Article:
Throughout most of human history, an interest in the conservation of plants and animals, much less a passionate dedication to it, has not been considered a normal way of thinking. This is not just the case in ordinary society, but even in the scientific community. Nevertheless, this different approach to the natural world, and to science, was given voice and direction at a remarkable meeting in 1978. In that year a group of academic scientists, zookeepers, and wildlife conservationists attended a banquet at the San Diego Wild Animal Park. There biologist Michael Soulé made an impassioned plea to his colleagues: with world extinction rates estimated to be at their highest levels in 65 million years, it was time for academics and conservationists to join forces to save threatened and endangered species . Soulés words sparked both controversy and criticism, but few were left unmoved. That meeting, now ambitiously called the First International Conference on Conservation Biology, led to new beginnings. A landmark publication that would become a foundational statement of the new disciplines identity, Conservation Biology: An Evolutionary-Ecological Perspective resulted, a new scientific organization, the Society for Conservation Biology, was created, and a new discipline, conservation biology, was born.
Groups Other Than Vertebrates
Serious concerns also being raised about taxonomic groups that do not receive the same degree of social attention or attract funds as the vertebrates. These include fungal , invertebrate and plantcommunities where the vast majority of biodiversity is represented. Conservation of fungi and conservation of insects, in particular, are both of pivotal importance for conservation biology. As mycorrhizal symbionts, and as decomposers and recyclers, fungi are essential for sustainability of forests. The value of insects in the biosphere is enormous because they outnumber all other living groups in measure of species richness. The greatest bulk of biomass on land is found in plants, which is sustained by insect relations. This great ecological value of insects is countered by a society that often reacts negatively toward these aesthetically ‘unpleasant’ creatures.
Another highlight that links conservation biology to insects, forests, and climate change is the mountain pine beetle epidemic of British Columbia, Canada, which has infested 470,000 km2 of forested land since 1999. An action plan has been prepared by the Government of British Columbia to address this problem.
A large proportion of parasite species are threatened by extinction. A few of them are being eradicated as pests of humans or domestic animals however, most of them are harmless. Threats include the decline or fragmentation of host populations, or the extinction of host species.
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Trailblazer In Conservation Biology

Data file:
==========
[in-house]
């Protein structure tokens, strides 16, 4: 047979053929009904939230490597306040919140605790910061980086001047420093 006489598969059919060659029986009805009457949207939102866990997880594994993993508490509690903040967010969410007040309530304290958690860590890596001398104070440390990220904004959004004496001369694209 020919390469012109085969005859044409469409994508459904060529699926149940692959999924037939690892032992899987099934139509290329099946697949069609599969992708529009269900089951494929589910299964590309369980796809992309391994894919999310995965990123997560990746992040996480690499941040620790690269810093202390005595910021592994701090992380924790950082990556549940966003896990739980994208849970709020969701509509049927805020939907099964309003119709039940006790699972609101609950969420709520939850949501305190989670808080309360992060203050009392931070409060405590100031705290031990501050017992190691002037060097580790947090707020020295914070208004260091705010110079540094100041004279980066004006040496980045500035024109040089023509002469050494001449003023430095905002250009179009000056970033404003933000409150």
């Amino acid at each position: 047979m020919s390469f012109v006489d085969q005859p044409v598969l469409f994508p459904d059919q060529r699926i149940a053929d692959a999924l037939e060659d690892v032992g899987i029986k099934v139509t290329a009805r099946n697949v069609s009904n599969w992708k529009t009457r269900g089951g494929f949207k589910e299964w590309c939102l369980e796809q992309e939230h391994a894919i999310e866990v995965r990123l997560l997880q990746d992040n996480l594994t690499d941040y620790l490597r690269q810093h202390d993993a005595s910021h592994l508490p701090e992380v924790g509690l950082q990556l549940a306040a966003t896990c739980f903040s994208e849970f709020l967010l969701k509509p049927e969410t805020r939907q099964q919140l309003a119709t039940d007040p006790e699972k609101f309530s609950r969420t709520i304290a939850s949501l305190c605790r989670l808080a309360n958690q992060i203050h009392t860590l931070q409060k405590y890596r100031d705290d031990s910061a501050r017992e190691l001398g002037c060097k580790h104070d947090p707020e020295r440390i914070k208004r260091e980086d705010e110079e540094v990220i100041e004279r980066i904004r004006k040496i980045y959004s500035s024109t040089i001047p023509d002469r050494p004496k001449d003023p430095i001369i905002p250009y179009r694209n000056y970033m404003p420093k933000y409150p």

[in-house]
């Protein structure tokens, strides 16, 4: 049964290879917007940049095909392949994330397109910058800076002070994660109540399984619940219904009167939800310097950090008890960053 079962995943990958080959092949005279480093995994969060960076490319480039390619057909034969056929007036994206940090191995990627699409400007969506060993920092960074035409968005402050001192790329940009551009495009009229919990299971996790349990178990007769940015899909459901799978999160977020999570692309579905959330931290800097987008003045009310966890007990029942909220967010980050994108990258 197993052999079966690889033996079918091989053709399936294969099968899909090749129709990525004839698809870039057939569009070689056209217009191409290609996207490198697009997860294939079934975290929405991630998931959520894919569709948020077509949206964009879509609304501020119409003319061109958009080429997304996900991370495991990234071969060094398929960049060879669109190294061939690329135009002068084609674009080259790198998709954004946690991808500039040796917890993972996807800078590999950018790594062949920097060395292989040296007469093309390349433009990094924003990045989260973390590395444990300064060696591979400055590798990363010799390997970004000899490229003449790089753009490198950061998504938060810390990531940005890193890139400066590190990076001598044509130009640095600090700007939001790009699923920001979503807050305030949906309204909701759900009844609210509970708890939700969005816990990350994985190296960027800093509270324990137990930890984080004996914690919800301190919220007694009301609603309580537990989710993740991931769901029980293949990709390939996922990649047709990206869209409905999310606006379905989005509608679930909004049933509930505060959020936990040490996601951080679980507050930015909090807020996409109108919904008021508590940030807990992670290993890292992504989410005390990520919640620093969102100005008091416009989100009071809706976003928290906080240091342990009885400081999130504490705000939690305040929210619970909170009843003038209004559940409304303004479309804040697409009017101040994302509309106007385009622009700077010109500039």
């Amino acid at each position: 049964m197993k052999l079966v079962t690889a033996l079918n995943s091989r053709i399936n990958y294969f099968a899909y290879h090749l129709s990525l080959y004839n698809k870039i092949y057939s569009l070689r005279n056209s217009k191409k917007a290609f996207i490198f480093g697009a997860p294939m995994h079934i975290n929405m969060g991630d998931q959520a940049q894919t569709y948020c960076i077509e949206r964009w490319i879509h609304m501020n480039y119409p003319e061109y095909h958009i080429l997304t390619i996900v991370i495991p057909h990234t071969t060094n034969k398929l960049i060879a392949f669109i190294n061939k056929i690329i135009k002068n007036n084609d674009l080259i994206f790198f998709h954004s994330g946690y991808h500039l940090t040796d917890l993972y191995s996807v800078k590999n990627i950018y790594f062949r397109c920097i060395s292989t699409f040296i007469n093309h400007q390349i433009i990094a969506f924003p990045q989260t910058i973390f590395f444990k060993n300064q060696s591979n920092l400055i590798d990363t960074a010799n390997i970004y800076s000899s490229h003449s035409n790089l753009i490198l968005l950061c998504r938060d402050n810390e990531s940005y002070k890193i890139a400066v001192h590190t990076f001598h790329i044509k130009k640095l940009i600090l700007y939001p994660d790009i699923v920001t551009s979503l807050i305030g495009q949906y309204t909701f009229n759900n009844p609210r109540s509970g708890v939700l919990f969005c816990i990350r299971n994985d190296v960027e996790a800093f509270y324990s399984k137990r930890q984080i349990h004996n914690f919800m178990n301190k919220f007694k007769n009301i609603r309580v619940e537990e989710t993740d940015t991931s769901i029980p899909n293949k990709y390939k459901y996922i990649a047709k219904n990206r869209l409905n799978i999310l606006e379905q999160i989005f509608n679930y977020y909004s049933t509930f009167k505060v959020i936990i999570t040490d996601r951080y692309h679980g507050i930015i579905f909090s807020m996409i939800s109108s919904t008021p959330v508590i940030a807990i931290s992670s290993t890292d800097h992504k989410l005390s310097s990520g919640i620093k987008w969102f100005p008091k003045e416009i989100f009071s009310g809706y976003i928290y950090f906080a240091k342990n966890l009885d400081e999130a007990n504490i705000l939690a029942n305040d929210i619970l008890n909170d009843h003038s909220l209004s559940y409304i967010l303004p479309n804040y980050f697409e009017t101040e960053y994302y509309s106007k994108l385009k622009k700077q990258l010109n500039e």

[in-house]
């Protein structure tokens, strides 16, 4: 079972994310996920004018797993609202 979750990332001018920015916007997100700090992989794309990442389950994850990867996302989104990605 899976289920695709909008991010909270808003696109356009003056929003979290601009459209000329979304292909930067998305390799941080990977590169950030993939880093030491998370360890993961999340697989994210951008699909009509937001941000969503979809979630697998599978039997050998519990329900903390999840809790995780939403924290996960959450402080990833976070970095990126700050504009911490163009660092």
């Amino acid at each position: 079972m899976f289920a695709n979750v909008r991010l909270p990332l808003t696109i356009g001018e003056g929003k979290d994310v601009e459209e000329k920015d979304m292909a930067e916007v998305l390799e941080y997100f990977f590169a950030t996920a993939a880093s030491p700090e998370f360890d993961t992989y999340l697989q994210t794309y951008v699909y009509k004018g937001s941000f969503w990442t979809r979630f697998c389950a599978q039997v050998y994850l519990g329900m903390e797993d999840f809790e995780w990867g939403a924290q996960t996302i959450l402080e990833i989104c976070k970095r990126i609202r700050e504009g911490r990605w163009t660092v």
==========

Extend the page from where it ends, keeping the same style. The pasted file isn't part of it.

Left: Jana Wäldchen from the MPI for Biogeochemistry. Right: Georgina Mace.
The British biologist Georgina Mary Mace is considered a trailblazer in biodiversity and conservation. She spent more than three decades researching the causes and consequences of the loss of biodiversity. One focus of her work was on the effects of climate change on biodiversity and ecosystems, with a particular focus on policy and conservation decision-making. In 1988, Georgina Mace was commissioned to redesign the International Union for Conservation of Nature Red List of Threatened Species. Her approach was radical in many ways, as she was the first to develop scientific criteria based on population biology to standardize assessments. Today, the Red List is considered the most used and trusted source for assessing trends in global biodiversity. It has grown to include more than 120,000 species of animals, plants and fungi about 32,000 are currently listed as endangered.
Ms Wäldchen, what in particular fascinates you about Georgina Mace?
How important are Maces contributions to biodiversity, ecology, and conservation biology today?
In the Millennium Redoxsystem Assessment, published in 2001, Mace was coordinating lead author for the biodiversity section. The goal of this study was to quantify the rate of biodiversity loss and develop promising conservation measures, especially in light of the threat of climate change. However, the ongoing loss of biodiversity has not yet been halted.
What Is Conservation Biology
Conservation biology, said to be a “mission-oriented crisis discipline” , is a multidisciplinary science that has developed to address the loss of biological diversity. Conservation biology has two central goals: 1. to evaluate human impacts on biological diversity and 2. to develop practical approaches to prevent the extinction of species . The field seeks to integrate conservation policy with theories from the fields of ecology, demography, taxonomy, and genetics. The principles underlying each of these disciplines have direct implications for the management of species and ecosystems, captive breeding and reintroduction, genetic analyses, and habitat restoration.